Ransomware as a Service (RaaS) – A Contemporary Mal du siècle?
What is Ransomware as a Service?
A wise man once said that a business without customers is just a hobby. True, for the most part, but when your business-to-be pastime is a crime or, in this case, cybercrime, it makes you wonder if you should be called a businessperson or a kingpin.
Ransomware is yesterday’s news. In fact, according to a report drafted by the FBI, since 2016, over 4,000 ransomware attacks occur each day.
One might be inclined to infer that ransomware has become more prevalent than the common cold – a sound analogy and quite accurate. In this ever-shifting landscape, where a person’s stock-and-store is fraud, the attempt to capitalize on the suffering of others is only natural.
Ransomware as a Service (RaaS) is what happens when a malicious actor stops thinking like a virtual highwayman and starts acting like a businessman. The term is used to describe a nascent industry, one that, by its very design, caters to the needs of cyber criminals.
RaaS – Another face of evil?
In all regards, RaaS is akin to SaaS (Software as a Service) and PaaS (Platform as a Service) concepts: we do the heavy-lifting, so you don’t have to. More than that, it makes perfect sense: why should one bother to learn how to create malware kits from scratch, when you can rent or purchase one from a RaaS provider?
Taking a step back, in the ‘traditional’ malware-dispersal model, the roles were well-defined: the malicious actor, who is also called a ‘ransomware’ operator, would disseminate malware content among his victims, using either an infectious agent of his own design or segments (i.e. spam, Botnet, Bulletproof hosting, etc.) acquisition from anonymous dealers called ‘peddlers.’
In contrast, the Ransomware as a Service ‘business’ model relies on an aggregator – a person or a group that sells or rents malware to interested parties, which are called ‘ransomware operators.’ This aggregator, the RaaS operator, either purchases malicious items from peddlers or has an ‘in-house incubator.’.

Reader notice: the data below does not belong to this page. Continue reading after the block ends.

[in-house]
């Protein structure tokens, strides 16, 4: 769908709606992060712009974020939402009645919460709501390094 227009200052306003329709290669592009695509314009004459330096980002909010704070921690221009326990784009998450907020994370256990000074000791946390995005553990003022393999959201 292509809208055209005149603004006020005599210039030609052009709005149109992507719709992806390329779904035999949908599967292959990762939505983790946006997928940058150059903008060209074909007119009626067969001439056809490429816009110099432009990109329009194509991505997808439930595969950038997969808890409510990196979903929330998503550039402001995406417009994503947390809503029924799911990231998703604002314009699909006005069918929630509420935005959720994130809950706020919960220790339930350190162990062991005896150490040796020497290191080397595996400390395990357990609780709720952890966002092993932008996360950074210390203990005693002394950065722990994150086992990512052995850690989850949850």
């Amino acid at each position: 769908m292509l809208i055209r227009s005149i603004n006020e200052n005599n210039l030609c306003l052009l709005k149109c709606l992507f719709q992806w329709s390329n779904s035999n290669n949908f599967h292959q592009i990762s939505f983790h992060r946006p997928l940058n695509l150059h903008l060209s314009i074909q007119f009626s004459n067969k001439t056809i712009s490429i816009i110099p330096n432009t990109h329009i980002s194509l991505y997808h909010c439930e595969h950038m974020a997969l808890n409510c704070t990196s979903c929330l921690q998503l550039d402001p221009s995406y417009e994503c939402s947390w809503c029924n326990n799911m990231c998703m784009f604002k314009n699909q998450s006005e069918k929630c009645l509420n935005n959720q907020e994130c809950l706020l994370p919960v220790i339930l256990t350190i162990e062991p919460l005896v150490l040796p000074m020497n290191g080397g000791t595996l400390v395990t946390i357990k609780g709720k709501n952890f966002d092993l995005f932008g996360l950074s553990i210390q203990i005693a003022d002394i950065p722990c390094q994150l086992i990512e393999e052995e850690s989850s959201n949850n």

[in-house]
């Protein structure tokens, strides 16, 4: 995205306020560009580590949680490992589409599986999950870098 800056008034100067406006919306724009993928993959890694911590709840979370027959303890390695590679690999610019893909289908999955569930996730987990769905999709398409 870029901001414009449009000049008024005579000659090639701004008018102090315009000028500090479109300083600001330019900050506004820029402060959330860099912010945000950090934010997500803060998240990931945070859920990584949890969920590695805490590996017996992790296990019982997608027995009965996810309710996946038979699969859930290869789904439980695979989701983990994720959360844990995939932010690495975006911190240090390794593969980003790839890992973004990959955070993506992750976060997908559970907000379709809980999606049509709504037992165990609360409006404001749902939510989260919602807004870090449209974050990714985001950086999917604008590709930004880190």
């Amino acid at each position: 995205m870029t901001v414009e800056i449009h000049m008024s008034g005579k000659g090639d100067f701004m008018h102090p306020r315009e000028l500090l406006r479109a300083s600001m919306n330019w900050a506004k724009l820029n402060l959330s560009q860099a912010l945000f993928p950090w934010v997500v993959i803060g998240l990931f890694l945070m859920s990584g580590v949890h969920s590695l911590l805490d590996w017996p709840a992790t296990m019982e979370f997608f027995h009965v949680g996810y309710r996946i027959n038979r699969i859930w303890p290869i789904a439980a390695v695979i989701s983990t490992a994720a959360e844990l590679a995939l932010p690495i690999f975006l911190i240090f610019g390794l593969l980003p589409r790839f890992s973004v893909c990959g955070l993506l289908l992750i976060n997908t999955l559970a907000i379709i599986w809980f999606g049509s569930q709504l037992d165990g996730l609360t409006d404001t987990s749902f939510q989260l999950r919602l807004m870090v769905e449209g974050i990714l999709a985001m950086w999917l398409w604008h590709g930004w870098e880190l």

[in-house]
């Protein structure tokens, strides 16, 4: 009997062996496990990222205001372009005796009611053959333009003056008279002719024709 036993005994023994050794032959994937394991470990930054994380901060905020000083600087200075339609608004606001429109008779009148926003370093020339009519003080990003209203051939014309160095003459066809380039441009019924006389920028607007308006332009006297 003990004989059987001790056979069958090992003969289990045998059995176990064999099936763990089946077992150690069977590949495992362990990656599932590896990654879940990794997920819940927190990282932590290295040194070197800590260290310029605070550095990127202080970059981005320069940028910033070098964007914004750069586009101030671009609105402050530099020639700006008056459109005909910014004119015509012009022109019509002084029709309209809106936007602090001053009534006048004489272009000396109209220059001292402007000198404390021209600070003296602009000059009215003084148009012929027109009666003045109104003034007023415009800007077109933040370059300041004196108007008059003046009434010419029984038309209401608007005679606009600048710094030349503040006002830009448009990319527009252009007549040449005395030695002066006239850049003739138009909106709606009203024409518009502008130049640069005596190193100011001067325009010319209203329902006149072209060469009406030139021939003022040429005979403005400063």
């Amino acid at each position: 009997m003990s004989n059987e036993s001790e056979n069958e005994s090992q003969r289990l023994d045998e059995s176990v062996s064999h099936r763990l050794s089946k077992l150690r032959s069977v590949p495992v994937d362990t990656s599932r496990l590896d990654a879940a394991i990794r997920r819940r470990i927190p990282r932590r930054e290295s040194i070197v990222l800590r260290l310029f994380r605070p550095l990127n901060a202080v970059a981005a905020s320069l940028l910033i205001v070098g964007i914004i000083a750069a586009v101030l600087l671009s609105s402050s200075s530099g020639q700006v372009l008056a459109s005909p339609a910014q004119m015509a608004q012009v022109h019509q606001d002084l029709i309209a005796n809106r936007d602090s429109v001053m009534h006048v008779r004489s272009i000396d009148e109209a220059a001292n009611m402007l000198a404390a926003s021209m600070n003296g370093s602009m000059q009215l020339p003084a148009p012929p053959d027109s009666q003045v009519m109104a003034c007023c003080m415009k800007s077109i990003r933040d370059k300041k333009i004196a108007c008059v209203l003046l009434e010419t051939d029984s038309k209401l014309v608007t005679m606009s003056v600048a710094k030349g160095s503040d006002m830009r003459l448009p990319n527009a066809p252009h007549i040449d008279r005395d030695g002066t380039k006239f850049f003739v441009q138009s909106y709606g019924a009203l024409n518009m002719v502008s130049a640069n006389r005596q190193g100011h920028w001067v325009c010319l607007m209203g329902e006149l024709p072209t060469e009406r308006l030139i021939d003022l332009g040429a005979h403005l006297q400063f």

Although young compared to the rest of the ‘industry’, RaaS has begun to get traction, especially among the ‘hit-and-run’ community – people with limited technical knowledge but with the willingness to prey on vulnerable users.
In this article, we are going to place the Ransomware as a Software industry under the proverbial looking glass. My goal is to try and figure out whether or not RaaS is the worst blight that ever hit the digital world.
Soldiers-of-Fortune or Fortunate Soldiers?
Generally, hacking is regarded as a wanton, random, and lightning-fast incursions aimed at stealing various forms of data. In reality, there’s nothing random about hackings – the person or persons behind the attack know exactly where and when to strike. And, the culmination and epitome of cybercrime are when these groups band together in order to create a sophisticated form of online Mafia.
Furthermore, very much like the real-life organization, this entity has its rules, its credo, and even a drumhead court. In this case, the underworld is the dark web, where technical know-how is worth its weight in gold. Mum’s still the word, but spilling the beans would be a futile exercise given the dark web’s emphasis on anonymity.
Soldiers-of-fortune? Unlikely. Ransomware as a Service operators are businessmen, not guns for hire. Remember Lord of War featuring Nicolas Cage? That’s how RaaS operators are regarded.
In a nutshell, RaaS-type businesses sell or rent out compact, easy-to-deploy, and scalable malware kits to individuals or groups who want to stage cyberattacks.
And how does a business grow? By attracting new customers, seeking growth opportunities, and staying ahead of competition by developing better and more cost-effective products. It’s interesting though that RaaS-type businesses often feature affiliation programs that enable ‘partners’ to get a share of the revenue each time a purchase is made.